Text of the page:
What a difference a year makes, weather-wise! Last year we ran in brilliant sunshine on one of the warmest February days on record. This year it was like a totally different event with lots of rain, hail, mud, water and a brutal head wind in the second half. Even the sand was more difficult this year, soft and energy-sapping rather than firm and easy.

Obviously the scenery was still as beautiful as ever, but I must admit I was pretty pleased to finish. A great training exercise though!

I have a few more events planned before the Highland Fling:

The Golden Fleece Circuit – a low-key, local (but very popular) 27 mile run/walk event at East Cave on 7th March. It isn’t signed, so I’ll probably get lost!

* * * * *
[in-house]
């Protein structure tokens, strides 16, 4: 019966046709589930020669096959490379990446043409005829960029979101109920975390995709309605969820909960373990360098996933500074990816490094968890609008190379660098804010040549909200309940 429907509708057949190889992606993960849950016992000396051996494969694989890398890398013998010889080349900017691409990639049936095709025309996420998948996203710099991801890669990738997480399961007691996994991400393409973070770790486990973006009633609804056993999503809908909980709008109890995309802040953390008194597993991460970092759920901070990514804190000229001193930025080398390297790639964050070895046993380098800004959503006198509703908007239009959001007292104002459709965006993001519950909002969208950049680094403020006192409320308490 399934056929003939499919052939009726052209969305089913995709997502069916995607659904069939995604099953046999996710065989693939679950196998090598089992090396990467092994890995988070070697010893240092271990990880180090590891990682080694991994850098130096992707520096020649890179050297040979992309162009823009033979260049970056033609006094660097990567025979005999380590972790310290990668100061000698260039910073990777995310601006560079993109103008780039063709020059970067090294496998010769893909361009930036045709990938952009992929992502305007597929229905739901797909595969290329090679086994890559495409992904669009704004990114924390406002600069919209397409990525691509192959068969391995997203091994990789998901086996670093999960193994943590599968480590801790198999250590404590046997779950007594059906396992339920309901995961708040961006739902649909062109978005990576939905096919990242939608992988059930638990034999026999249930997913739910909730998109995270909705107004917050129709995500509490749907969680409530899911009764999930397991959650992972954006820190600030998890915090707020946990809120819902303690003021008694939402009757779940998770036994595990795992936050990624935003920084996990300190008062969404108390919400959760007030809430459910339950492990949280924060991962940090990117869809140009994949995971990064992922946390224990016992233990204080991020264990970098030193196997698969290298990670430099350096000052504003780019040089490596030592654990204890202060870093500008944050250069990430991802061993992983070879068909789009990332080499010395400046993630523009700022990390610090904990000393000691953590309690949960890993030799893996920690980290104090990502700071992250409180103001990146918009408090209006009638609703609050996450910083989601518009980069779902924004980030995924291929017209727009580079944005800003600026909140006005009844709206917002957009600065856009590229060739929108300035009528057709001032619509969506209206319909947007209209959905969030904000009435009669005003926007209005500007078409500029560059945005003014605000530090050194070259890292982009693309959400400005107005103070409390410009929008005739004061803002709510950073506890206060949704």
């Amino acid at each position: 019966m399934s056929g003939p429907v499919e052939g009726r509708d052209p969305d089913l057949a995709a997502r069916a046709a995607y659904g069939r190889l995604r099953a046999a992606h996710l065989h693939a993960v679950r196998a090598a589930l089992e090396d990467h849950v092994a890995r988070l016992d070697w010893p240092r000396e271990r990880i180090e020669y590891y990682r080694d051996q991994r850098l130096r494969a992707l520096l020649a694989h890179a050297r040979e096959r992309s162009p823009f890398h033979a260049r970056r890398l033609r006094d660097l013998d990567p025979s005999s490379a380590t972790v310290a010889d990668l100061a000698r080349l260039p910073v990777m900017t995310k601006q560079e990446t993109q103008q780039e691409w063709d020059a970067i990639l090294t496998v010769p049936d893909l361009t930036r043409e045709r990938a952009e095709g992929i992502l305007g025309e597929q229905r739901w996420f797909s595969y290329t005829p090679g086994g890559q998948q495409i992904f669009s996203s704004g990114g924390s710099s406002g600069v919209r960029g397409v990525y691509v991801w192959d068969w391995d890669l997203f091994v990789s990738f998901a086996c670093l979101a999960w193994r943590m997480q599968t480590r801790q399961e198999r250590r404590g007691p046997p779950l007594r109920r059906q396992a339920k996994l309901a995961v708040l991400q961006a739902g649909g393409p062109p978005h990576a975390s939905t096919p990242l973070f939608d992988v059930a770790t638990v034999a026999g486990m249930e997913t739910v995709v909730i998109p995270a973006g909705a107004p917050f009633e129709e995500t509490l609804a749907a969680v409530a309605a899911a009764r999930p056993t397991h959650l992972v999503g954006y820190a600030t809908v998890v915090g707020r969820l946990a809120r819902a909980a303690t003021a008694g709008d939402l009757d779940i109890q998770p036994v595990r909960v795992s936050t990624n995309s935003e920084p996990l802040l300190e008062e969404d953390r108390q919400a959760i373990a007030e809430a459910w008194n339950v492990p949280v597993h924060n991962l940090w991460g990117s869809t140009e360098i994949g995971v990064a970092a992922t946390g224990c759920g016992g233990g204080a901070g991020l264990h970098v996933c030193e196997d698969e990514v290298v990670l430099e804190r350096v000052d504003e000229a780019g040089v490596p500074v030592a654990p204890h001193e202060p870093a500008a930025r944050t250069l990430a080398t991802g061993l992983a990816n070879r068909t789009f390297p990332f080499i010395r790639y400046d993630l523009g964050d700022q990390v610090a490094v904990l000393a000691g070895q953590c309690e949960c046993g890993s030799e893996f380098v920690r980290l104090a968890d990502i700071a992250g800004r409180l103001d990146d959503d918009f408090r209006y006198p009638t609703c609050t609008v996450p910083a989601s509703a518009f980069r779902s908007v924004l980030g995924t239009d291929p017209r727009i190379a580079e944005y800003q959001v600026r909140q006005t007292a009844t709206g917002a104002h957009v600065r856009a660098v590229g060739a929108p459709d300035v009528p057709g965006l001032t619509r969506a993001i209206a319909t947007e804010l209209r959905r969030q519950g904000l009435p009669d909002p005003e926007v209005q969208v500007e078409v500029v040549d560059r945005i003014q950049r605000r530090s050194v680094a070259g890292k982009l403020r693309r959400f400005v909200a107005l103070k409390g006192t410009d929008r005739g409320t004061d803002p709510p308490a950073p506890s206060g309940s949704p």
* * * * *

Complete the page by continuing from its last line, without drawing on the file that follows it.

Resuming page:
The Daffodil Dash at Temple Newsam at the end of Mach. I’ve done this a couple of times before and it’s a great training event with a choice of distances – I’m doing the marathon. Always a great goody bag too!

The Helmsley 10K on Easter Sunday. A really fun, hilly off-road event that I did last year. You get an Easter egg and a mug at the end!

I’ve entered our summer club league of 10K evening races, the York and District Road Race League. I love this, but only managed once race out of the series last year, as the others were either all too close to long events I was doing, or I was on holiday. Must try harder this year!

The Vale of York 10 (miles). This is the weekend before the Fling, when I really shouldn’t be running ten miles, but I can’t resist as it’s in my home village and a few friends from our circuits class there are also doing it. I’ll just have to take it very steady!